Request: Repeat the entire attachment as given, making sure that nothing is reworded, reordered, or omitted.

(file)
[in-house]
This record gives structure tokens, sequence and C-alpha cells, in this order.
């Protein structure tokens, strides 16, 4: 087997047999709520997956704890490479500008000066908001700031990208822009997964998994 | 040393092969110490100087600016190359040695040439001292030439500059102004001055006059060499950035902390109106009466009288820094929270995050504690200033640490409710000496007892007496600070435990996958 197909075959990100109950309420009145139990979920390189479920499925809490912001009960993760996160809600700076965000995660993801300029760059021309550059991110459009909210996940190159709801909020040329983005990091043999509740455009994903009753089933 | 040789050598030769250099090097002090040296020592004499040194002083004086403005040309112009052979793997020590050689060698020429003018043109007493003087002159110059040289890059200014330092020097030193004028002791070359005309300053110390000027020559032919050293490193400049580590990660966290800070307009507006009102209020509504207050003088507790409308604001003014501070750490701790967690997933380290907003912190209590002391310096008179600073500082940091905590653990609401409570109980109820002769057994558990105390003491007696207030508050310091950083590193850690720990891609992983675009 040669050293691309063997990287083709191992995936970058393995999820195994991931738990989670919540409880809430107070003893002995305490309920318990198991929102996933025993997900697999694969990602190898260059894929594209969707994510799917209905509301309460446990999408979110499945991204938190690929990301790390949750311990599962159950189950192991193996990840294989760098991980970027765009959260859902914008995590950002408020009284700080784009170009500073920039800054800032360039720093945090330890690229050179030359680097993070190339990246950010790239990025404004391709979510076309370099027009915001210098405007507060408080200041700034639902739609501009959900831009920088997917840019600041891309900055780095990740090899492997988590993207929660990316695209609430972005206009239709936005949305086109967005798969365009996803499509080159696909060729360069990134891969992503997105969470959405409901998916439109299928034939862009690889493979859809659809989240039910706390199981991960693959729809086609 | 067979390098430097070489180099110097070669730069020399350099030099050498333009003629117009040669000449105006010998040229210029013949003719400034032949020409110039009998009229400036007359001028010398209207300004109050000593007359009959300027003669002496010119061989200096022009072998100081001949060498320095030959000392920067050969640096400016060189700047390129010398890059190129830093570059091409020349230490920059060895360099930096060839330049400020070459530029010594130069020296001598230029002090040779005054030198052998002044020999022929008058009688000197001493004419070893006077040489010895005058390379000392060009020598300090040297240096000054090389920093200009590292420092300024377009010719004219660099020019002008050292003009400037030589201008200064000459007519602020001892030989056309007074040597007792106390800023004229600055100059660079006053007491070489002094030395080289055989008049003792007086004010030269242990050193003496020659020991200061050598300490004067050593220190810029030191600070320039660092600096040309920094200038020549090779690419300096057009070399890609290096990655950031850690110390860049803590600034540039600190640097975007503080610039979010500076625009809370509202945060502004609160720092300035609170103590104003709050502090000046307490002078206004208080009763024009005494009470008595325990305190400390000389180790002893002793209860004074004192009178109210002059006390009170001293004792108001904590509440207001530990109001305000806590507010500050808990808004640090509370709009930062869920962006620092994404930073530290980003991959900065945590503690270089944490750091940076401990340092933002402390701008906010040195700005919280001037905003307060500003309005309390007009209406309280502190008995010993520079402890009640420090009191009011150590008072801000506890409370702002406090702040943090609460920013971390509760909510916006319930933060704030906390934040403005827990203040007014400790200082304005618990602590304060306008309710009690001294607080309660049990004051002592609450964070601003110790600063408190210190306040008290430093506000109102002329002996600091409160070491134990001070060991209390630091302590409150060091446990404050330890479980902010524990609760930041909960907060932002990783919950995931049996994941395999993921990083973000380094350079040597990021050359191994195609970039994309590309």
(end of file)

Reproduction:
[in-house]
This record gives structure tokens, sequence and C-alpha cells, in this order.
């Protein structure tokens, strides 16, 4: 087997047999709520997956704890490479500008000066908001700031990208822009997964998994 | 040393092969110490100087600016190359040695040439001292030439500059102004001055006059060499950035902390109106009466009288820094929270995050504690200033640490409710000496007892007496600070435990996958 197909075959990100109950309420009145139990979920390189479920499925809490912001009960993760996160809600700076965000995660993801300029760059021309550059991110459009909210996940190159709801909020040329983005990091043999509740455009994903009753089933 | 040789050598030769250099090097002090040296020592004499040194002083004086403005040309112009052979793997020590050689060698020429003018043109007493003087002159110059040289890059200014330092020097030193004028002791070359005309300053110390000027020559032919050293490193400049580590990660966290800070307009507006009102209020509504207050003088507790409308604001003014501070750490701790967690997933380290907003912190209590002391310096008179600073500082940091905590653990609401409570109980109820002769057994558990105390003491007696207030508050310091950083590193850690720990891609992983675009 040669050293691309063997990287083709191992995936970058393995999820195994991931738990989670919540409880809430107070003893002995305490309920318990198991929102996933025993997900697999694969990602190898260059894929594209969707994510799917209905509301309460446990999408979110499945991204938190690929990301790390949750311990599962159950189950192991193996990840294989760098991980970027765009959260859902914008995590950002408020009284700080784009170009500073920039800054800032360039720093945090330890690229050179030359680097993070190339990246950010790239990025404004391709979510076309370099027009915001210098405007507060408080200041700034639902739609501009959900831009920088997917840019600041891309900055780095990740090899492997988590993207929660990316695209609430972005206009239709936005949305086109967005798969365009996803499509080159696909060729360069990134891969992503997105969470959405409901998916439109299928034939862009690889493979859809659809989240039910706390199981991960693959729809086609 | 067979390098430097070489180099110097070669730069020399350099030099050498333009003629117009040669000449105006010998040229210029013949003719400034032949020409110039009998009229400036007359001028010398209207300004109050000593007359009959300027003669002496010119061989200096022009072998100081001949060498320095030959000392920067050969640096400016060189700047390129010398890059190129830093570059091409020349230490920059060895360099930096060839330049400020070459530029010594130069020296001598230029002090040779005054030198052998002044020999022929008058009688000197001493004419070893006077040489010895005058390379000392060009020598300090040297240096000054090389920093200009590292420092300024377009010719004219660099020019002008050292003009400037030589201008200064000459007519602020001892030989056309007074040597007792106390800023004229600055100059660079006053007491070489002094030395080289055989008049003792007086004010030269242990050193003496020659020991200061050598300490004067050593220190810029030191600070320039660092600096040309920094200038020549090779690419300096057009070399890609290096990655950031850690110390860049803590600034540039600190640097975007503080610039979010500076625009809370509202945060502004609160720092300035609170103590104003709050502090000046307490002078206004208080009763024009005494009470008595325990305190400390000389180790002893002793209860004074004192009178109210002059006390009170001293004792108001904590509440207001530990109001305000806590507010500050808990808004640090509370709009930062869920962006620092994404930073530290980003991959900065945590503690270089944490750091940076401990340092933002402390701008906010040195700005919280001037905003307060500003309005309390007009209406309280502190008995010993520079402890009640420090009191009011150590008072801000506890409370702002406090702040943090609460920013971390509760909510916006319930933060704030906390934040403005827990203040007014400790200082304005618990602590304060306008309710009690001294607080309660049990004051002592609450964070601003110790600063408190210190306040008290430093506000109102002329002996600091409160070491134990001070060991209390630091302590409150060091446990404050330890479980902010524990609760930041909960907060932002990783919950995931049996994941395999993921990083973000380094350079040597990021050359191994195609970039994309590309």